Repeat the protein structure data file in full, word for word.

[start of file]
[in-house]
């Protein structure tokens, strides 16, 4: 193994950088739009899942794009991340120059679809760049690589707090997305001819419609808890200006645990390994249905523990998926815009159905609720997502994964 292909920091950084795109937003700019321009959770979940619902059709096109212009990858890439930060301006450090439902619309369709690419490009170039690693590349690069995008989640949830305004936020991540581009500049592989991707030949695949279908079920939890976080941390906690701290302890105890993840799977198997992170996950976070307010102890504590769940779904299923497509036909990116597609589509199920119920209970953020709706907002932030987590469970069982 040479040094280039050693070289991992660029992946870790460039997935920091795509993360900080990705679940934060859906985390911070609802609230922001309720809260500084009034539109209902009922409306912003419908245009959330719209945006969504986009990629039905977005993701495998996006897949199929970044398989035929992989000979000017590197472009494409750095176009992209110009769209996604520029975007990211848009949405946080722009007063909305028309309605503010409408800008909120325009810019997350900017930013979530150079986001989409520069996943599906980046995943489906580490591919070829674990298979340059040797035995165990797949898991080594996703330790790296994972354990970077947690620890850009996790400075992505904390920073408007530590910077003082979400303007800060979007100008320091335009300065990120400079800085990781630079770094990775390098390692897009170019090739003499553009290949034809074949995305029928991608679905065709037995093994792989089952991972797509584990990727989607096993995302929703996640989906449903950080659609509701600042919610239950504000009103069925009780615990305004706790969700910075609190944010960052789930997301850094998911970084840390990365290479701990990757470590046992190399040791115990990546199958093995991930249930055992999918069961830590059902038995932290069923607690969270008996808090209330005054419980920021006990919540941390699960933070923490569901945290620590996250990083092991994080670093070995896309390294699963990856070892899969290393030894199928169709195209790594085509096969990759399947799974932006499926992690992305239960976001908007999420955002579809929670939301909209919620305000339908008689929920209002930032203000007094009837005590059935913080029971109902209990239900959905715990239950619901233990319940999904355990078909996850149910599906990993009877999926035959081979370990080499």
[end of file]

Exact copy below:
[in-house]
């Protein structure tokens, strides 16, 4: 193994950088739009899942794009991340120059679809760049690589707090997305001819419609808890200006645990390994249905523990998926815009159905609720997502994964 292909920091950084795109937003700019321009959770979940619902059709096109212009990858890439930060301006450090439902619309369709690419490009170039690693590349690069995008989640949830305004936020991540581009500049592989991707030949695949279908079920939890976080941390906690701290302890105890993840799977198997992170996950976070307010102890504590769940779904299923497509036909990116597609589509199920119920209970953020709706907002932030987590469970069982 040479040094280039050693070289991992660029992946870790460039997935920091795509993360900080990705679940934060859906985390911070609802609230922001309720809260500084009034539109209902009922409306912003419908245009959330719209945006969504986009990629039905977005993701495998996006897949199929970044398989035929992989000979000017590197472009494409750095176009992209110009769209996604520029975007990211848009949405946080722009007063909305028309309605503010409408800008909120325009810019997350900017930013979530150079986001989409520069996943599906980046995943489906580490591919070829674990298979340059040797035995165990797949898991080594996703330790790296994972354990970077947690620890850009996790400075992505904390920073408007530590910077003082979400303007800060979007100008320091335009300065990120400079800085990781630079770094990775390098390692897009170019090739003499553009290949034809074949995305029928991608679905065709037995093994792989089952991972797509584990990727989607096993995302929703996640989906449903950080659609509701600042919610239950504000009103069925009780615990305004706790969700910075609190944010960052789930997301850094998911970084840390990365290479701990990757470590046992190399040791115990990546199958093995991930249930055992999918069961830590059902038995932290069923607690969270008996808090209330005054419980920021006990919540941390699960933070923490569901945290620590996250990083092991994080670093070995896309390294699963990856070892899969290393030894199928169709195209790594085509096969990759399947799974932006499926992690992305239960976001908007999420955002579809929670939301909209919620305000339908008689929920209002930032203000007094009837005590059935913080029971109902209990239900959905715990239950619901233990319940999904355990078909996850149910599906990993009877999926035959081979370990080499």